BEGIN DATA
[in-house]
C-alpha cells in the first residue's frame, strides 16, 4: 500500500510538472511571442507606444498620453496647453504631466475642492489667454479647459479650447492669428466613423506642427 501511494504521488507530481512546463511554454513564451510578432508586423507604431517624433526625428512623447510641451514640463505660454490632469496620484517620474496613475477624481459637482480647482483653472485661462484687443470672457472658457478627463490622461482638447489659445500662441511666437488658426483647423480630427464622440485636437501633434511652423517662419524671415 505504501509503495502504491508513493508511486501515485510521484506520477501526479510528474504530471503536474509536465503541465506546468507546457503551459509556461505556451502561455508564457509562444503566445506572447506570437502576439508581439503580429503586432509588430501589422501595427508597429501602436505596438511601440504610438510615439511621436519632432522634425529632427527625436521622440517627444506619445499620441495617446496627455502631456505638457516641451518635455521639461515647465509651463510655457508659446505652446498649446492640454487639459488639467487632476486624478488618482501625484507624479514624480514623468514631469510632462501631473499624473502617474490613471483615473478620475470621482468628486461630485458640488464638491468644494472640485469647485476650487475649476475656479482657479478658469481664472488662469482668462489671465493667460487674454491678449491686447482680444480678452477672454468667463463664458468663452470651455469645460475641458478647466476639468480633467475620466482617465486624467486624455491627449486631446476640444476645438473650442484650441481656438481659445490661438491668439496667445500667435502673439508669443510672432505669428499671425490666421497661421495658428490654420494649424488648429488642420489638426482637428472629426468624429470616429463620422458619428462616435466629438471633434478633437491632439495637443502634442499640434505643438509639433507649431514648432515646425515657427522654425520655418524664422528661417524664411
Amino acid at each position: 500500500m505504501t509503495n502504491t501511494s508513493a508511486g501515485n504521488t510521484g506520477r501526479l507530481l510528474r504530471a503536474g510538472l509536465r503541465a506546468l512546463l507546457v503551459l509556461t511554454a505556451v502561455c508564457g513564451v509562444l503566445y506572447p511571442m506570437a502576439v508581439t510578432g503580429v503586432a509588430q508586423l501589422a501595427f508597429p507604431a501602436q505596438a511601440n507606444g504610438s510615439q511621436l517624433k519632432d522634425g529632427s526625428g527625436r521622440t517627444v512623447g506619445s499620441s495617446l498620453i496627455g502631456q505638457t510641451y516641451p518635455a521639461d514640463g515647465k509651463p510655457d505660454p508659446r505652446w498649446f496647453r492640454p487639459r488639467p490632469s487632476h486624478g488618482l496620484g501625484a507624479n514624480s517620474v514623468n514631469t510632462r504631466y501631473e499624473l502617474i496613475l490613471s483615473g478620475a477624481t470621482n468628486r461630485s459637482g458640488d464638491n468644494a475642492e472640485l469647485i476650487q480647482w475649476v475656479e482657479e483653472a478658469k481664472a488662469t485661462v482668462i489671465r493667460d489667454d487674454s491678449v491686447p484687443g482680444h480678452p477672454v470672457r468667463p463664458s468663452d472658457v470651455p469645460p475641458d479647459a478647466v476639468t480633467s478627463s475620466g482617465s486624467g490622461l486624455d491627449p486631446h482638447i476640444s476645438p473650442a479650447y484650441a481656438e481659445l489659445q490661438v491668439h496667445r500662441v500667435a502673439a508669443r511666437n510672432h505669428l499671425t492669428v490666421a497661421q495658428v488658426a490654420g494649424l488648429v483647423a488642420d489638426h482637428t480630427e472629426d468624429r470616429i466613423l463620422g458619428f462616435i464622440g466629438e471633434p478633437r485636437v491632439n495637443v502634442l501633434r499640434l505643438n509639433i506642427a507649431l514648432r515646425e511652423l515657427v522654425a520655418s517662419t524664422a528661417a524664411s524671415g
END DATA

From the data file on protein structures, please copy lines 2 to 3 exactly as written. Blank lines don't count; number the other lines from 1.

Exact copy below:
C-alpha cells in the first residue's frame, strides 16, 4: 500500500510538472511571442507606444498620453496647453504631466475642492489667454479647459479650447492669428466613423506642427 501511494504521488507530481512546463511554454513564451510578432508586423507604431517624433526625428512623447510641451514640463505660454490632469496620484517620474496613475477624481459637482480647482483653472485661462484687443470672457472658457478627463490622461482638447489659445500662441511666437488658426483647423480630427464622440485636437501633434511652423517662419524671415 505504501509503495502504491508513493508511486501515485510521484506520477501526479510528474504530471503536474509536465503541465506546468507546457503551459509556461505556451502561455508564457509562444503566445506572447506570437502576439508581439503580429503586432509588430501589422501595427508597429501602436505596438511601440504610438510615439511621436519632432522634425529632427527625436521622440517627444506619445499620441495617446496627455502631456505638457516641451518635455521639461515647465509651463510655457508659446505652446498649446492640454487639459488639467487632476486624478488618482501625484507624479514624480514623468514631469510632462501631473499624473502617474490613471483615473478620475470621482468628486461630485458640488464638491468644494472640485469647485476650487475649476475656479482657479478658469481664472488662469482668462489671465493667460487674454491678449491686447482680444480678452477672454468667463463664458468663452470651455469645460475641458478647466476639468480633467475620466482617465486624467486624455491627449486631446476640444476645438473650442484650441481656438481659445490661438491668439496667445500667435502673439508669443510672432505669428499671425490666421497661421495658428490654420494649424488648429488642420489638426482637428472629426468624429470616429463620422458619428462616435466629438471633434478633437491632439495637443502634442499640434505643438509639433507649431514648432515646425515657427522654425520655418524664422528661417524664411
Amino acid at each position: 500500500m505504501t509503495n502504491t501511494s508513493a508511486g501515485n504521488t510521484g506520477r501526479l507530481l510528474r504530471a503536474g510538472l509536465r503541465a506546468l512546463l507546457v503551459l509556461t511554454a505556451v502561455c508564457g513564451v509562444l503566445y506572447p511571442m506570437a502576439v508581439t510578432g503580429v503586432a509588430q508586423l501589422a501595427f508597429p507604431a501602436q505596438a511601440n507606444g504610438s510615439q511621436l517624433k519632432d522634425g529632427s526625428g527625436r521622440t517627444v512623447g506619445s499620441s495617446l498620453i496627455g502631456q505638457t510641451y516641451p518635455a521639461d514640463g515647465k509651463p510655457d505660454p508659446r505652446w498649446f496647453r492640454p487639459r488639467p490632469s487632476h486624478g488618482l496620484g501625484a507624479n514624480s517620474v514623468n514631469t510632462r504631466y501631473e499624473l502617474i496613475l490613471s483615473g478620475a477624481t470621482n468628486r461630485s459637482g458640488d464638491n468644494a475642492e472640485l469647485i476650487q480647482w475649476v475656479e482657479e483653472a478658469k481664472a488662469t485661462v482668462i489671465r493667460d489667454d487674454s491678449v491686447p484687443g482680444h480678452p477672454v470672457r468667463p463664458s468663452d472658457v470651455p469645460p475641458d479647459a478647466v476639468t480633467s478627463s475620466g482617465s486624467g490622461l486624455d491627449p486631446h482638447i476640444s476645438p473650442a479650447y484650441a481656438e481659445l489659445q490661438v491668439h496667445r500662441v500667435a502673439a508669443r511666437n510672432h505669428l499671425t492669428v490666421a497661421q495658428v488658426a490654420g494649424l488648429v483647423a488642420d489638426h482637428t480630427e472629426d468624429r470616429i466613423l463620422g458619428f462616435i464622440g466629438e471633434p478633437r485636437v491632439n495637443v502634442l501633434r499640434l505643438n509639433i506642427a507649431l514648432r515646425e511652423l515657427v522654425a520655418s517662419t524664422a528661417a524664411s524671415g